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MSU Researcher Finds Organ Donors’ Silver Lining in Motorcycle Crashes

Until 2012, motorcycle helmets were mandatory for all riders in Michigan. The year the law changed motorcycle deaths jumped by 18%. Now one researcher is looking for a silver lining to the storm of fatal motorcycle crashes – an increase in available donor organs.

When Governor Snyder and the Michigan Legislature went against common sense and medical consensus in 2012 by making motorcycle helmets optional for some riders, saving lives through organ donation was probably not what they had in mind. But research by Stacy Dickert-Conlin, an economics professor at Michigan State University, suggests that’s one unintended result.

Dickert-Conlin studies unintended consequences of political changes. According to her study, states where helmet laws have been repealed receive a 10% boost in available donor organs. Still, that is only 1 life saved for every 3 bikers lost.

Meanwhile, the black clouds surrounding Michigan’s decision to repeal its mandatory helmet law continue to grow. The number of riders wearing helmets has dropped from 99% in 2006 to 73 percent in 2013. In other states with similar repeals that number drops to just over half .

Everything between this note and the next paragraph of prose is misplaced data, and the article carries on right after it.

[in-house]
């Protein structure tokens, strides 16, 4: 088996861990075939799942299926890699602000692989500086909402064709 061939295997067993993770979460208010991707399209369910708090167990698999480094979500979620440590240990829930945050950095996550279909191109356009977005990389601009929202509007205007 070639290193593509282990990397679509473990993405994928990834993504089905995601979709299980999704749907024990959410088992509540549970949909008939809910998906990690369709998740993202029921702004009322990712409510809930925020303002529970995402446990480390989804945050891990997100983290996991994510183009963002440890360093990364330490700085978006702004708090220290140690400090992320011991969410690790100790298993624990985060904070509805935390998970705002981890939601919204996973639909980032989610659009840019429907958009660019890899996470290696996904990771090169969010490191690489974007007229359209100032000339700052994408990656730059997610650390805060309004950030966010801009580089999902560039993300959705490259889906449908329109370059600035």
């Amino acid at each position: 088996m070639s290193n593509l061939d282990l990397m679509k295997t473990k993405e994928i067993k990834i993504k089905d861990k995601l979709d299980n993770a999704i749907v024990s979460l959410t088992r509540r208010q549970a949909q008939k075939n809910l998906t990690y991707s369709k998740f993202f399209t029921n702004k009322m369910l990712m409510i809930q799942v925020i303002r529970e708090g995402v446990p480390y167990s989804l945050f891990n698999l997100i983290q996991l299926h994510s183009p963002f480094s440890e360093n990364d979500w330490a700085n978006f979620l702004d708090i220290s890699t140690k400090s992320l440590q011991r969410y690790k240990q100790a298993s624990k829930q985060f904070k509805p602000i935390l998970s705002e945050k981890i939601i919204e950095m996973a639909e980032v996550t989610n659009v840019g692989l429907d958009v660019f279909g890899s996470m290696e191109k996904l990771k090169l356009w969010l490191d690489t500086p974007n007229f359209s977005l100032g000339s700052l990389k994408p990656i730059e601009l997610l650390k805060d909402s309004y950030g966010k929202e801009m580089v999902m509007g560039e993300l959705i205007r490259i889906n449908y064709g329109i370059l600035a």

A year after the law changed, the insurance industry reported a 34% increase in the cost of motorcycle crash claims. That means the average biking accident cost almost $2,000 more when riders could choose to leave the helmet at home. In 2012 alone, the law could be traced to 26 Michigan motorcyclists’ deaths.

What makes this dark cloud’s lining shine so brightly? First, according to Dickert-Conlin, motorcyclists are statistically more likely to be organ donors than the general public. Secondly and more significantly, brain death is much more likely to occur in a motorcycle crash than a car crash. When not protected by a helmet, motorcyclists “can be killed in low-speed, relatively minor collisions which cause brain death but leave the rest of the body in pristine condition.”

Motorcyclists who choose to leave their helmet at home may be safe from Michigan’s traffic laws, but they are putting their lives at risk. Everyone from insurance companies to economists have recognized their increased risk of fatal accidents. But if there is any good to be taken from such tragic events, at least some ailing patients will receive replacement organs sooner and live a little longer thanks to the careless riders.

The team at Christensen Law in Southfield, Michigan are experts in motorcycle accidents. David Christensen and his associates have been aggressively representing riders for decades. If you or a loved one has been in a bike crash, contact the lawyers today for a free consultation.